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Prospective cohort study of routine use of risk assessment scales for prediction of pressure ulcers

BMJ 2002; 325 doi: http://dx.doi.org/10.1136/bmj.325.7368.797 (Published 12 October 2002) Cite this as: BMJ 2002;325:797
  1. Lisette Schoonhoven (L.Schoonhoven{at}jc.azu.nl), PhD studenta,
  2. Jeen R E Haalboom, associate professor of medicineb,
  3. Mente T Bousema, dermatologistc,
  4. Ale Algra, associate professor of clinical epidemiologya,
  5. Diederick E Grobbee, professor of clinical epidemiologya,
  6. Maria H Grypdonck, professor of nursing sciencesa,
  7. Erik Buskens, assistant professor of medical technology assessment,for the prePURSE study groupa
  1. aJulius Centre for Health Sciences and Primary Care, University Medical Centre Utrecht, PO Box 85500, 3508 GA, Utrecht, Netherlands
  2. bDepartment of Internal Medicine, University Medical Centre Utrecht
  3. cDepartment of Dermatology, Eemland Hospital, PO Box 1502, 3800 BM, Amersfoort, Netherlands
  1. Correspondence to: L Schoonhoven
  • Accepted 15 April 2002

Abstract

Objective: To evaluate whether risk assessment scales can be used to identify patients who are likely to get pressure ulcers.

Design: Prospective cohort study.

Setting: Two large hospitals in the Netherlands.

Participants: 1229 patients admitted to the surgical, internal, neurological, or geriatric wards between January 1999 and June 2000.

Main outcome measure: Occurrence of a pressure ulcer of grade 2 or worse while in hospital.

Results: 135 patients developed pressure ulcers during four weeks after admission. The weekly incidence of patients with pressure ulcers was 6.2% (95% confidence interval 5.2% to 7.2%). The area under the receiver operating characteristic curve was 0.56 (0.51 to 0.61) for the Norton scale, 0.55 (0.49 to 0.60) for the Braden scale, and 0.61 (0.56 to 0.66) for the Waterlow scale; the areas for the subpopulation, excluding patients who received preventive measures without developing pressure ulcers and excluding surgical patients, were 0.71 (0.65 to 0.77), 0.71(0.64 to 0.78), and 0.68 (0.61 to 0.74), respectively. In this subpopulation, using the recommended cut-off points, the positive predictive value was 7.0% for the Norton, 7.8% for the Braden, and 5.3% for the Waterlow scale.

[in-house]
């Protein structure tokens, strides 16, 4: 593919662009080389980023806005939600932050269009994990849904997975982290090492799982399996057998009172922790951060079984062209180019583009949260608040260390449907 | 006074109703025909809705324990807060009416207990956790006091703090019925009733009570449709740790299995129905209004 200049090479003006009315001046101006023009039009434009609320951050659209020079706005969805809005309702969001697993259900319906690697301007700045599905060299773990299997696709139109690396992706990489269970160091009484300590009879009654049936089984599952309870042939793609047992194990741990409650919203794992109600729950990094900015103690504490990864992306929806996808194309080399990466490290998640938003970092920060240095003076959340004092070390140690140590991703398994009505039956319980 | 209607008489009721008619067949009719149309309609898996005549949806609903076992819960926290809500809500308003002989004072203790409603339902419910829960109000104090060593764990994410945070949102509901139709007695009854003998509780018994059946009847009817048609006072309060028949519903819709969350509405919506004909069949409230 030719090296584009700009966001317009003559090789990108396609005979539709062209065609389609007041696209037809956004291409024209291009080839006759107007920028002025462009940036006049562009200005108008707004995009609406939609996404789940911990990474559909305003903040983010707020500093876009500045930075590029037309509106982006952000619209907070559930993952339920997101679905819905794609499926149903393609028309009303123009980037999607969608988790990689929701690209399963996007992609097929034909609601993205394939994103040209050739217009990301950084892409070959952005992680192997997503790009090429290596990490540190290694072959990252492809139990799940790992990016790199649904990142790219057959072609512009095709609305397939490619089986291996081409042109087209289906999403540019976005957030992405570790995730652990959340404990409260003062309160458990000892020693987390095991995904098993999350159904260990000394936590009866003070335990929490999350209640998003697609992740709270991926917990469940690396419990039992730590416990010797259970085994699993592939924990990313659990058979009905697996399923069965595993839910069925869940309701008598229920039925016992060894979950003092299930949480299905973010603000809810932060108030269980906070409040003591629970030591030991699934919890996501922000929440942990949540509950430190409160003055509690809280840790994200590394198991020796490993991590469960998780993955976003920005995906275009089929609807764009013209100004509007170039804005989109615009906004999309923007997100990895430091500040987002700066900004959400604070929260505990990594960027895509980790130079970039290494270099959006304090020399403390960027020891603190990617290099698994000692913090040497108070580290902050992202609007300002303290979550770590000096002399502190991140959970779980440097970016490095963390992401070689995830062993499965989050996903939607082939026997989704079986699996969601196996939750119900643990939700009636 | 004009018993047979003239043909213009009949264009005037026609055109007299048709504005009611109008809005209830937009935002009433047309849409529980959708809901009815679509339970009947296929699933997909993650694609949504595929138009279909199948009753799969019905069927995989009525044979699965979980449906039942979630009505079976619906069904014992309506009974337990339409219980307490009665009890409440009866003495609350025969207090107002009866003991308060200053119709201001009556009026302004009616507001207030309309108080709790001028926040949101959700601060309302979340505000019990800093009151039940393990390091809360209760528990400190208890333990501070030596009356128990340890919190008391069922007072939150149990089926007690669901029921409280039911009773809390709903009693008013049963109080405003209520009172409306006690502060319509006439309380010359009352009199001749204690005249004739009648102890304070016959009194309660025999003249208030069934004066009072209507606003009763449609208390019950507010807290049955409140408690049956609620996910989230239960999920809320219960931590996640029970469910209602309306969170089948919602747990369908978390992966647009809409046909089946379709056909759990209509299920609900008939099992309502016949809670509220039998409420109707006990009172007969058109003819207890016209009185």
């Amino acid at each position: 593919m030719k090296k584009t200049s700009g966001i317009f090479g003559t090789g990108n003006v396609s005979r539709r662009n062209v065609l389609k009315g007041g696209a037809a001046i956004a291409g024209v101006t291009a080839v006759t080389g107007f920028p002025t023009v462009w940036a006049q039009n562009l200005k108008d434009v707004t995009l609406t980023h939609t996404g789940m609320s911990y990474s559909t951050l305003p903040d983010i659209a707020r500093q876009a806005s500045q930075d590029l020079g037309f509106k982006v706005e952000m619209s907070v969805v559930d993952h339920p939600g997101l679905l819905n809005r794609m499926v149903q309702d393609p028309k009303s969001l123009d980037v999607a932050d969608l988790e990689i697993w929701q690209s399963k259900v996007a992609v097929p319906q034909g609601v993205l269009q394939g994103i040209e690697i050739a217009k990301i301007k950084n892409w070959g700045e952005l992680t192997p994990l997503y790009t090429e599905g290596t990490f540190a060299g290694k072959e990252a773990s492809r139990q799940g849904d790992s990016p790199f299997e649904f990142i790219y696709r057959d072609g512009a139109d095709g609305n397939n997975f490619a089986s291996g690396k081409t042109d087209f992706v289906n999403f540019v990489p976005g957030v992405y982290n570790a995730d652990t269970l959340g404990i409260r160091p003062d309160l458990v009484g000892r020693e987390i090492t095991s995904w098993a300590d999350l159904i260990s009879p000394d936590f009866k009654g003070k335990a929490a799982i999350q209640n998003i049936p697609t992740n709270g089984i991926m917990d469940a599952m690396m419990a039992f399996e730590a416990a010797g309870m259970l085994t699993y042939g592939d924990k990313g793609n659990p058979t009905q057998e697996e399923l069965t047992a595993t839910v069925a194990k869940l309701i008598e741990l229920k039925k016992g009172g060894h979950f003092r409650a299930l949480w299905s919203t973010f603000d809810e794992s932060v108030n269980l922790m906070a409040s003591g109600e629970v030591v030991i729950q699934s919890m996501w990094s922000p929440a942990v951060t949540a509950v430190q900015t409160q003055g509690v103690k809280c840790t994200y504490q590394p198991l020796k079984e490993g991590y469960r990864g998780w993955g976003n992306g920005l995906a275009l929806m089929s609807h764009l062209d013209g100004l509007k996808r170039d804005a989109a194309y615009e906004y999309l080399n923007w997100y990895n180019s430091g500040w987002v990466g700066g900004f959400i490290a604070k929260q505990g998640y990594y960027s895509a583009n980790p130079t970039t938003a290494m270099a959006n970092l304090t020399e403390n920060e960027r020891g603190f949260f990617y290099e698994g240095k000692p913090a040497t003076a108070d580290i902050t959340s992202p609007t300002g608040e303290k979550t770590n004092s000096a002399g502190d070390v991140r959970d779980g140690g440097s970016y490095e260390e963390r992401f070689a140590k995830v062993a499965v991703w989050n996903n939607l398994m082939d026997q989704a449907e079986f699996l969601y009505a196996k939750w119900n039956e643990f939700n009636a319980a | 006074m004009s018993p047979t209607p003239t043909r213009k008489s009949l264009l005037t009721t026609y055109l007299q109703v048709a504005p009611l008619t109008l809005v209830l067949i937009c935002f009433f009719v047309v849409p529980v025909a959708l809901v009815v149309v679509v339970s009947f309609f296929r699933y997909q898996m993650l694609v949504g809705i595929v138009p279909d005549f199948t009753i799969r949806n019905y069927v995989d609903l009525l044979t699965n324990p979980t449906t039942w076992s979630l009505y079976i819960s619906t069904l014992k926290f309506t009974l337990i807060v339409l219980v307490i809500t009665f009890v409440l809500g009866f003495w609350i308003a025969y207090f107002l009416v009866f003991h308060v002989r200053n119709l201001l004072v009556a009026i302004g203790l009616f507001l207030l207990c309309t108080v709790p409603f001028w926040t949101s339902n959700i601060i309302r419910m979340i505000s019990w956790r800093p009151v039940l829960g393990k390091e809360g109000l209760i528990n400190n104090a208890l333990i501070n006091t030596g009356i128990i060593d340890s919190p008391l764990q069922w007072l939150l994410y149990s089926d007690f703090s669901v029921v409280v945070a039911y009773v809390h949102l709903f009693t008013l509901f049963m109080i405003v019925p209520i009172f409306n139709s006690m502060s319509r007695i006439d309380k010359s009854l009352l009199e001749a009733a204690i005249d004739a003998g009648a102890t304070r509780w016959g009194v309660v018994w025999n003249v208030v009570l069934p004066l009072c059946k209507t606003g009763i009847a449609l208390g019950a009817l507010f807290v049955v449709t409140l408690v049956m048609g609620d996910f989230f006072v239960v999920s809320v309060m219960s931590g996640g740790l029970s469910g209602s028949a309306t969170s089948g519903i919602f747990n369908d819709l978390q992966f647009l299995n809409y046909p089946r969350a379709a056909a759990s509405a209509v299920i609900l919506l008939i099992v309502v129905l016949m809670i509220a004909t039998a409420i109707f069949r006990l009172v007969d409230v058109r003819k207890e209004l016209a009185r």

Conclusion: Although risk assessment scales predict the occurrence of pressure ulcers to some extent, routine use of these scales leads to inefficient use of preventive measures. An accurate risk assessment scale based on prospectively gathered data should be developed.

  • What is already known on this topic

  • The incidence of pressure ulcers in hospitalised patients varies between 2.7% and 29.5%

  • Guidelines for prevention of pressure ulcers base the allocation of labour and resource intensive measures on the outcome of risk assessment scales

  • Most risk assessment scales are based on expert opinion or literature review and have not been evaluated

  • The sensitivity and specificity of risk assessment scales vary

  • What this study adds

  • The effectiveness of available risk assessment scales is limited

  • Use of the outcome of risk assessment scales leads to inefficient allocation of preventive measures

Introduction

Patients admitted to hospital or otherwise confined to a bed, chair, or wheelchair are at risk from developing pressure ulcers. This presents a huge burden for health care in Western countries. In the Netherlands, more than 1% of the total healthcare budget is spent on preventing and treating pressure ulcers or the prolonged hospital stay once a pressure ulcer has developed. Pressure ulcers are the third costliest disorder, after cancer and cardiovascular diseases.1 In 1999, 8-10% of hospital patients in the Netherlands had pressure ulcers of grade 2 or worse.2 The proportion of patients newly admitted to hospital that developed pressure ulcers varied from 2.7% to 29.5%.38 Preventive measures are expensive and labour intensive: patients at risk of developing pressure ulcers should be identified. 9 10

At least 40 risk assessment scales exist.11 Most reflect expert opinion, literature review, or adaptation of an existing scale. Neither risk factors nor weights attributed to them have been identified, using adequate statistical techniques.12 Only six risk assessment scales have been tested for their predictive validity.12 Of these six, the Norton and Waterlow scales have been tested twice and the Braden scale nine times. The results varied, and little evidence of predictive value or accuracy of the scales was available. 3 9 12 1315Moreover, most of the studies had methodological limitations12: they were small and conducted in varying populations. Also, in some studies the nurse was not blinded when doing the scoring nor were the results adjusted to take account of preventive measures.